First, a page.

Boost :

From: John Phillips (phillips_at_[hidden])
Date: 2007-03-26 09:59:03

I'll get the ball rolling on the question of whether building a
compile time only library is a good choice. My current thinking is yes,
it is. I have three basic reasons for this, so I'll list them all below.

If the library is going to include a runtime component, it would be
for unit conversions on the fly. Various implementation details for this
have been discussed in the past, but they always boil down to choosing
some annointed set of units that the program will really use, and
converting anything that is not in those units to the preferred system
(usually during I/O). If answers for users are desired in something
other than the preferred system, this conversion is done after the
calculations are finished.

The goal of this approach is to provide automatic unit conversion,
and thereby simplify code, while minimizing the impact on program
performance. In some settings I think this is a very usable answer to
the problem. However, for my work in specific I do not think it is a
good choice.

My first problem is with code simplification. In theoretic physics
(which is my background), unit systems are chosen based on the problem
at hand. The goal is always to simplify the notation and to make
reasoning about the problem more natural. If this is done successfully,
expressing the resulting equations in code is cleaner and more obvious.
For example, the units chosen for many electro-dynamic calculations lead
to equations that have no constant multipliers. Lack of these
multipliers means no magic numbers hiding in the code, so no way to get
confused by said magic numbers. In the part of the code that is the
actual calculation, this leads to simplicity and easier debugging, as
well as eliminating a few multiplications or divisions.

My second problem is with numerical accuracy and stability. The
distribution of floating point representable numbers inside the set of
the reals is not uniform. Nor is the relative error due to round off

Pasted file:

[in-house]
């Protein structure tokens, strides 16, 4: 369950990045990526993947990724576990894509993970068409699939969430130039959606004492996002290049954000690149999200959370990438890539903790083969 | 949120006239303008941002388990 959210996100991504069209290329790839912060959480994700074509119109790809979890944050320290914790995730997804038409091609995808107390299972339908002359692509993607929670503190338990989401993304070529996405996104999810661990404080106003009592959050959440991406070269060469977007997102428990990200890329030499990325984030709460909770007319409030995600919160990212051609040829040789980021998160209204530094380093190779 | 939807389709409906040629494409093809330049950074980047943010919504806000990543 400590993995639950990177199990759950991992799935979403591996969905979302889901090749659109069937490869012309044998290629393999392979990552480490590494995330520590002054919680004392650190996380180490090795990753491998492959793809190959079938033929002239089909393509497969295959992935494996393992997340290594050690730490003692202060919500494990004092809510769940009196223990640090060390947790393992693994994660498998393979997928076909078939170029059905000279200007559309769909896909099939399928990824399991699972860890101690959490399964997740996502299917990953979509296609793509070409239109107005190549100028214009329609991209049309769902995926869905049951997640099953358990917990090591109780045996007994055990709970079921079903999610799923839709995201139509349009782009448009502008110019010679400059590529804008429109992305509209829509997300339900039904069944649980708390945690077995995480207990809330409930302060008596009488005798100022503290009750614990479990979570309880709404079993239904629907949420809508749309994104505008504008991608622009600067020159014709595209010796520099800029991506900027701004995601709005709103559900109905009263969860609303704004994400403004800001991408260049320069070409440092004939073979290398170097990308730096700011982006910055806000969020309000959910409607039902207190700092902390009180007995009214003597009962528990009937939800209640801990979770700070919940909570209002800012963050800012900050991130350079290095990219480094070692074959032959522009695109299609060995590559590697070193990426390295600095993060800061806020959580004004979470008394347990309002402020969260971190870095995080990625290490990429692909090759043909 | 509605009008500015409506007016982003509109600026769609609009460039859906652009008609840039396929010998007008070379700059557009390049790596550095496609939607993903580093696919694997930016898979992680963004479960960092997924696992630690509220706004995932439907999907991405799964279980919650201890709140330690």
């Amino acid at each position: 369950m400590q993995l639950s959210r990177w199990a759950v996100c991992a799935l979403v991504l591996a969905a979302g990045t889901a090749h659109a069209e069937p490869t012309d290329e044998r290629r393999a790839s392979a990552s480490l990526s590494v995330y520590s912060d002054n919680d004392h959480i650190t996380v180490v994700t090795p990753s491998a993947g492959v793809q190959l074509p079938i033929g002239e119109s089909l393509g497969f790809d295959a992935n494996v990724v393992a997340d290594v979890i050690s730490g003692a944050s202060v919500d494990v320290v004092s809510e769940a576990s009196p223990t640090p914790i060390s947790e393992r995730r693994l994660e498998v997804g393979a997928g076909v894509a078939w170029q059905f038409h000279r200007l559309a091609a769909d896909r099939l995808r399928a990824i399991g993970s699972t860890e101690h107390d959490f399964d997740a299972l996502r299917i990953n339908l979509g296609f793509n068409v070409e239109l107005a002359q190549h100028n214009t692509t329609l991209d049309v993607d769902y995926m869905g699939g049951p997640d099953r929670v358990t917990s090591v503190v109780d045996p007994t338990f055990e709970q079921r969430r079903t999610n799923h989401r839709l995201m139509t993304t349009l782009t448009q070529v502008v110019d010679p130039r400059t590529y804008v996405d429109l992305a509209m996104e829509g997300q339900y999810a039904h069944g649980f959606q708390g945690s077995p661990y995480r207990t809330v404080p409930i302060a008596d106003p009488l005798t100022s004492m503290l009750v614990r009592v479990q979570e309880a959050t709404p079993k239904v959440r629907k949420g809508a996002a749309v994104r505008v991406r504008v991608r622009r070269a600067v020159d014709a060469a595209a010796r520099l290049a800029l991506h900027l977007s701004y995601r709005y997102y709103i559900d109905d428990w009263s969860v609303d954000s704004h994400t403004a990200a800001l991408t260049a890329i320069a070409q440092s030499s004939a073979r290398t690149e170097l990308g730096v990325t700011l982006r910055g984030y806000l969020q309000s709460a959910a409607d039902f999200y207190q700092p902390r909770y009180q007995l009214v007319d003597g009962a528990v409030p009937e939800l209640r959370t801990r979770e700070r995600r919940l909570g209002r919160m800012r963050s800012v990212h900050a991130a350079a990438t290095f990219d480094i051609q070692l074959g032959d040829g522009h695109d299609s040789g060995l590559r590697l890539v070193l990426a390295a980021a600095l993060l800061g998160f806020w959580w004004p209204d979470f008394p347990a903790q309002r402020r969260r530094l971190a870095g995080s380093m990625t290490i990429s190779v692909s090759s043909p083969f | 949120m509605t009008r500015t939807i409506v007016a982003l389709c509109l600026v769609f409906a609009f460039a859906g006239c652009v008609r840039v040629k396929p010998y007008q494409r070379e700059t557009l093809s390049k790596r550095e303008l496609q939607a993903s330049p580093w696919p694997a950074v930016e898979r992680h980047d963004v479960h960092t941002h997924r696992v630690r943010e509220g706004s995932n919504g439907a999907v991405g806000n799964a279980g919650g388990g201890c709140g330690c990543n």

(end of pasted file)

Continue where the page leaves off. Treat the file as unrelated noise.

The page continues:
uniformly distributed. In most cases, the relative error is minimized
close to 1.0. (See references such as Accuracy and Stability of
Numerical Algorithms by Nicholas Higham for details.) Thus, it is almost
always advisable to use units where the quantities in the code are in
the range around 1.0 in numerical calculations. There is no silver
bullet for numerical stability any more than there is for any other
coding issue, but this is sually good advice. In some cases, a wise
choice of units can even make a problem cease to use floating point
arithmetic and become a purely integer arithmetic problem (An example
would be monte carlo simulation of spontaneous magnetization using the
Ising model. More generally, it happens in situations where the discrete
nature of quantum states is important.). Obviously, since integer
arithmetic is exact, this eliminates all concerns with round off issues.

The third problem I see is one of efficiency. In a well chosen unit
system there are very few multiplicative constants in the equations that
describe the evolution and state of the system. (Systems that manage to
have few or no constants and where the measurements of interest are of
order 1.0 are sometimes called natural units for the problem.) In the
primary calculation of a tight loop, every multiplication or division I
can avoid is important. If all calculations actually happen in some
pre-determined, but not natural for my problem set of units these
multiplications and divisions cannot be avoided, and in some cases
become the dominant part of the calculation's use of resources. For
simulation work where doubling the operation count on the main loop can
be the difference between a project that can be done and one that can't,
this is unacceptable.

This is my opinion, and the reasons for it. In my work I would not be
able to use a system that imposes conversions. Nor would I suggest such
a system to my students.

I think a system with conversions might be built on top of the
library Matthias and Steven have provided (though I'm not sure, since I
haven't tried), but one with conversions would be very hard to use as a
platform for those of us who need to not have conversions. Thus I think
the chosen design is a good one.

John